Johnson served a nation that oppressed him. Kaepernick judges a nation that has enriched him. When Johnson donned the uniform of his nation, does any rational person believe that he was affirming Jim Crow or sanctioning lynchings? Isn’t it possible that a person can love his community and his country even when they fail to live up to their founding ideals?

Our nation was built — and, indeed, transformed in all the right ways — by men such as Henry Johnson. Kaepernick and those who think like him coast on Johnson’s sacrifice. Standing for the anthem isn’t an affirmation of America’s injustices. If it is, then we should all sit, because injustice will never entirely leave this great land.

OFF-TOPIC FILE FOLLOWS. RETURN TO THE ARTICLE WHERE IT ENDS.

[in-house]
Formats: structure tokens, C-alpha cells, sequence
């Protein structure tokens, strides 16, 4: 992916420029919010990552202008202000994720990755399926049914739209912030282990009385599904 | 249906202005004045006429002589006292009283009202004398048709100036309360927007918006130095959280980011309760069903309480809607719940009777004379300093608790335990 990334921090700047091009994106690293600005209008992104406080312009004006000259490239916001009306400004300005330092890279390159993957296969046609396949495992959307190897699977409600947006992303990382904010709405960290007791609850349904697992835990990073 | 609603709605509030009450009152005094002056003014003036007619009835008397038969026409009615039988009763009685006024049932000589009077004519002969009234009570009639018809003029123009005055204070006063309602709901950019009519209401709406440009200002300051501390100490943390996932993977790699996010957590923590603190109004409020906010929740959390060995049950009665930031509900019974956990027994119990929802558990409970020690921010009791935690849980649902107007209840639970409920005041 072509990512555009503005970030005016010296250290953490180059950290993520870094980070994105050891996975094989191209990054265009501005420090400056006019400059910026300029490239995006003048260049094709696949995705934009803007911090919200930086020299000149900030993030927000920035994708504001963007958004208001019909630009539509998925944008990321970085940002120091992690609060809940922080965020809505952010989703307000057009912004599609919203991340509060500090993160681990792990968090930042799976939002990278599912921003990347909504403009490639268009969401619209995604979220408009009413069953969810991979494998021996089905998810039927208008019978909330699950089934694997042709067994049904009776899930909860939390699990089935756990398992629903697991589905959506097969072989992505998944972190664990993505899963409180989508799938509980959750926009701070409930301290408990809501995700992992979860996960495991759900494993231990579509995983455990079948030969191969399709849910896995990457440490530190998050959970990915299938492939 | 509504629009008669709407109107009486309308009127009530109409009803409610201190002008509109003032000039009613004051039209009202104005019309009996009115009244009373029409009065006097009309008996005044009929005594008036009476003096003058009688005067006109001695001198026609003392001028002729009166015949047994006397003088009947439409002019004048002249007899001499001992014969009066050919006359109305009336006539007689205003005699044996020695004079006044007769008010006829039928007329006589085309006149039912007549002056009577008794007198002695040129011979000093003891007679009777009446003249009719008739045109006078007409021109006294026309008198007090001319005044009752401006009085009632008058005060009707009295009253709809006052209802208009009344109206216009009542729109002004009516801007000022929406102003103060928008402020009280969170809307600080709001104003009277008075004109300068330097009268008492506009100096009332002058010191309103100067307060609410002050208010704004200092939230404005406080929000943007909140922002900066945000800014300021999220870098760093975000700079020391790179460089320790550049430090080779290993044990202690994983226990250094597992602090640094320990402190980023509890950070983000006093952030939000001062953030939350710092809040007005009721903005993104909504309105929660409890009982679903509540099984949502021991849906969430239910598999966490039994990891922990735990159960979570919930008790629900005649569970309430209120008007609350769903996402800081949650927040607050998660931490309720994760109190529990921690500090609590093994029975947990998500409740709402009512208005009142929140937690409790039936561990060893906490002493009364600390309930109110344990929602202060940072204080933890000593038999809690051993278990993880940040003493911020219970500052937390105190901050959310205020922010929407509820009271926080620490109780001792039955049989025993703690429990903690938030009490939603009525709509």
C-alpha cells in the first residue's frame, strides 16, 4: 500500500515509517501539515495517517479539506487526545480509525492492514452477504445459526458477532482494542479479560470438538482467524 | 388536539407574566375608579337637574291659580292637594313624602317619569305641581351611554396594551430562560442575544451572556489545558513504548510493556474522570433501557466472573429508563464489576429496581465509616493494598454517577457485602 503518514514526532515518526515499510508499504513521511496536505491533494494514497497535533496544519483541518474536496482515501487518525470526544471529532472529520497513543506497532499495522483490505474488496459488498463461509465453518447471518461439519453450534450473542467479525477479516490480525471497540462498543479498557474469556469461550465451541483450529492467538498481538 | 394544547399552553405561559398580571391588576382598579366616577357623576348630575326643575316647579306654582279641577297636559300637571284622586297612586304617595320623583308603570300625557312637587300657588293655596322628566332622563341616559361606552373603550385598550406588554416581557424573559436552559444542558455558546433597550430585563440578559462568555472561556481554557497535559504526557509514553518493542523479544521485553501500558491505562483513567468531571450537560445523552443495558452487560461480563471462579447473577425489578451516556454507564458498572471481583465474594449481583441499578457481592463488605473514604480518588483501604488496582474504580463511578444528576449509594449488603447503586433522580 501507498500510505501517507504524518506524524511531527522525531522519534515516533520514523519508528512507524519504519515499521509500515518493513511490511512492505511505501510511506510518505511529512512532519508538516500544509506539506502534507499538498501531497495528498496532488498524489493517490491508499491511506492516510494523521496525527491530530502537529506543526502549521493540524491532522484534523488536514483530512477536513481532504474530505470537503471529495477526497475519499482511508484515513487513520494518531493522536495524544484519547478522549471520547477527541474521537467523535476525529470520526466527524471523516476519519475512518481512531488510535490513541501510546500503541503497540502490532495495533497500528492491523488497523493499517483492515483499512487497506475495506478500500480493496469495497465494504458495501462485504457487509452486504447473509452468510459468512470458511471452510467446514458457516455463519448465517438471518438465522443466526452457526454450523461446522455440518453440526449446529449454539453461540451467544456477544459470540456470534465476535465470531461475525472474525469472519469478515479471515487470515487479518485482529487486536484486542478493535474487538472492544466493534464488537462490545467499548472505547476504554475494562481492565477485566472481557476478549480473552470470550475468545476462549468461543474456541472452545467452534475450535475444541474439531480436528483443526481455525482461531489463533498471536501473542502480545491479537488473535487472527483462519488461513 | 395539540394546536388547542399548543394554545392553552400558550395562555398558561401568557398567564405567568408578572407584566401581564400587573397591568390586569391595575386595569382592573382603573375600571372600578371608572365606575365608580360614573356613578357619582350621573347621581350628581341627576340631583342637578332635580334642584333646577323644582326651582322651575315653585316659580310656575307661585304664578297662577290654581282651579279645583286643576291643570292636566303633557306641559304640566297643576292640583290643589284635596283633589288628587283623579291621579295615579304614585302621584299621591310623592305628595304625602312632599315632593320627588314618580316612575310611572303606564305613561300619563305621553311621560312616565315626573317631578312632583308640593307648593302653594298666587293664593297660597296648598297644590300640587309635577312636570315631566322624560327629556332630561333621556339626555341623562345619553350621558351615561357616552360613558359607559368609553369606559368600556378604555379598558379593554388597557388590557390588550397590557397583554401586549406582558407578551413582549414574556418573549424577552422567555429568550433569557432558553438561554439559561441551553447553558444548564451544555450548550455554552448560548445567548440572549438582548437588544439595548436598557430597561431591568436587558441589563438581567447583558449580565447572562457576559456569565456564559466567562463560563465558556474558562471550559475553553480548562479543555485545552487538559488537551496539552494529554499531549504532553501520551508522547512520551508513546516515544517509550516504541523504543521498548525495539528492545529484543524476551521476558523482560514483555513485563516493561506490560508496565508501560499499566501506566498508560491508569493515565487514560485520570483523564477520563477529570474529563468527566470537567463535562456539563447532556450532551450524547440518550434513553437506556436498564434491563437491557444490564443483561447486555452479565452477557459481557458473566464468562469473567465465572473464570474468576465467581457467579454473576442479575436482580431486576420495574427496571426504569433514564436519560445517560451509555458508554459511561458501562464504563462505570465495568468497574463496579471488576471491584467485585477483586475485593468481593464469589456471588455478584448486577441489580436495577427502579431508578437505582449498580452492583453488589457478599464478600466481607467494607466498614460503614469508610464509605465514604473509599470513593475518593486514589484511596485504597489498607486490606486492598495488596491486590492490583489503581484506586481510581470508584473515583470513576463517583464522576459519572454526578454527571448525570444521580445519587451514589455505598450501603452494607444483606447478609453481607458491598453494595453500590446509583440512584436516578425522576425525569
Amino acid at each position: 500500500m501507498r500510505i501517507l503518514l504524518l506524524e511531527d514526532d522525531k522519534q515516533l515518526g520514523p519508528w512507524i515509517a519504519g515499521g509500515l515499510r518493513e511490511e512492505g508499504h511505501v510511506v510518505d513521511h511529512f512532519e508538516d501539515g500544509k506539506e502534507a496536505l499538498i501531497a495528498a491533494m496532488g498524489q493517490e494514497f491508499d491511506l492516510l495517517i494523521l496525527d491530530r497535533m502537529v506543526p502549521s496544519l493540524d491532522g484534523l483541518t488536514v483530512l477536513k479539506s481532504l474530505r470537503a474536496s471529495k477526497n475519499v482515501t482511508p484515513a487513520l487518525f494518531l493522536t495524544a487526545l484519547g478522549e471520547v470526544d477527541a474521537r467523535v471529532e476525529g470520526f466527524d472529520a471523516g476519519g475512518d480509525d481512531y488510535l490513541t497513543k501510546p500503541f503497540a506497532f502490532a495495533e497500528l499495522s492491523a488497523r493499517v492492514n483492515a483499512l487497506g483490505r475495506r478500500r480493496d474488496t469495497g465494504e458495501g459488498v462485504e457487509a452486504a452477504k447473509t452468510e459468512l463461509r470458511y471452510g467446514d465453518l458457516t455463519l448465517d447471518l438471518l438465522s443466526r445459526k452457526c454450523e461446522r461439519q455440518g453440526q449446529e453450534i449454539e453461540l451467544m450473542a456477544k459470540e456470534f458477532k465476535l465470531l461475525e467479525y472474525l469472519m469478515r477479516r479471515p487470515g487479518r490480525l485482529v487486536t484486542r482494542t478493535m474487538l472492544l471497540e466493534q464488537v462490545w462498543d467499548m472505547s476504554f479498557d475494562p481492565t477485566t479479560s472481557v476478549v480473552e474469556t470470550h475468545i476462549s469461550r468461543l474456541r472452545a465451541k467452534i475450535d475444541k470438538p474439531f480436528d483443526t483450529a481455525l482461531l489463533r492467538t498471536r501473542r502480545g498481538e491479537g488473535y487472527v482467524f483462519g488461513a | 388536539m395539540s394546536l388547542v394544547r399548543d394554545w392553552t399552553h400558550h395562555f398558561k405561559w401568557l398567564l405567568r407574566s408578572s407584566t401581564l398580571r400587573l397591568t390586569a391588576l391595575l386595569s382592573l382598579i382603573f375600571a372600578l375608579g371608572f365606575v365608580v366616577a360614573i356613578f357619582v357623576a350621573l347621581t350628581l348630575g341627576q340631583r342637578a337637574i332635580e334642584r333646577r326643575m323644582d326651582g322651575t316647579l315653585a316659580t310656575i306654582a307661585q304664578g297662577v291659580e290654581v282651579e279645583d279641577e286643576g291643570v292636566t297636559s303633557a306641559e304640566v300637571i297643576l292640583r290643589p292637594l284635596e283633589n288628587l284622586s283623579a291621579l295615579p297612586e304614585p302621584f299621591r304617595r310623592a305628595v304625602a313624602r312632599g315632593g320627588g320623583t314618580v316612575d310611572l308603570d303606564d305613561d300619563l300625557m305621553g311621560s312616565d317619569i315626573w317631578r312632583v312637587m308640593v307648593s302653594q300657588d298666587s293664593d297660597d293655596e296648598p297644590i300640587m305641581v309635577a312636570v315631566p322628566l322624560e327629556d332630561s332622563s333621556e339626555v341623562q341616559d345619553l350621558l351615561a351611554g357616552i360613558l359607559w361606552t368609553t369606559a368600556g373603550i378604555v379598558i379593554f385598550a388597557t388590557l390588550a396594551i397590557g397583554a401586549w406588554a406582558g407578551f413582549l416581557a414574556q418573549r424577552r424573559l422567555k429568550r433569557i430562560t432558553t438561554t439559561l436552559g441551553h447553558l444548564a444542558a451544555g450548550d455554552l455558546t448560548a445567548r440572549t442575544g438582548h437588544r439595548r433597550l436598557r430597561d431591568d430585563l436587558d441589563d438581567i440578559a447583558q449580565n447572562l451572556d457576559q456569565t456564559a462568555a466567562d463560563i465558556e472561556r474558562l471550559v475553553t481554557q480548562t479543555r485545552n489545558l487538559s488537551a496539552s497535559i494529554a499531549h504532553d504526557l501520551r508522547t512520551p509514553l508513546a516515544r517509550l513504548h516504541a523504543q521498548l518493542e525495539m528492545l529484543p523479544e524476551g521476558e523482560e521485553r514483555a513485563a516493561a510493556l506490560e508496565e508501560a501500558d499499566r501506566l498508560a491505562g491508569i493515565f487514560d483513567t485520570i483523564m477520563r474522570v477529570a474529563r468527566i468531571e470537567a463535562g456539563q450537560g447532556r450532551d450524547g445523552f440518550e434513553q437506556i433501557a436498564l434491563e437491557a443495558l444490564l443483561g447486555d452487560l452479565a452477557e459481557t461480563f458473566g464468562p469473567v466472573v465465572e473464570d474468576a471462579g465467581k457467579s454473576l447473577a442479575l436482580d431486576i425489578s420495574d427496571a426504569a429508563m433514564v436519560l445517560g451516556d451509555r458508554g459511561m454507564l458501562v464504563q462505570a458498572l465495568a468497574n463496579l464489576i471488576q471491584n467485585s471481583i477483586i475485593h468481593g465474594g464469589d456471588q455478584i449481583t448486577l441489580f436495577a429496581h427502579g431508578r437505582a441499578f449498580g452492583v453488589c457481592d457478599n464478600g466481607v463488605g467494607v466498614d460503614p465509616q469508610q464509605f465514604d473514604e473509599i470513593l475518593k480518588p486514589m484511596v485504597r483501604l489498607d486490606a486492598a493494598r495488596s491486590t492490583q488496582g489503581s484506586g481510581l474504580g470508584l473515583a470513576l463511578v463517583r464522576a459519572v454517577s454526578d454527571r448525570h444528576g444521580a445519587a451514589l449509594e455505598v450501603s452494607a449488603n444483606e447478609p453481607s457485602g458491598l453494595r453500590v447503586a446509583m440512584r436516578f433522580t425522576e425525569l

Standing, instead, represents both a sign of respect and a statement of commitment. You stand in respect for the blood of patriots, the men such as Johnson who made lives such as Kaepernick’s possible. But you also stand to pledge that you’ll take your place as a humble servant of our nation, striving to advance and embody the American idea. If that idea is worth fighting for, it’s certainly worth standing for.

Going back to the Argonne, the place of Johnson’s sacrifice, one is reminded of F. Scott Fitzgerald’s immortal words:

France was a land, England was a people, but America, having about it still that quality of the idea, was harder to utter — it was the graves at Shiloh and the tired, drawn, nervous faces of its great men, and the country boys dying in the Argonne for a phrase that was empty before their bodies withered. It was a willingness of the heart.

Sergeant Henry Johnson is buried in Section 25, Site 64 of Arlington National Cemetery. Can’t Colin Kaepernick at least stand for him?

— David French is an attorney and a staff writer at National Review.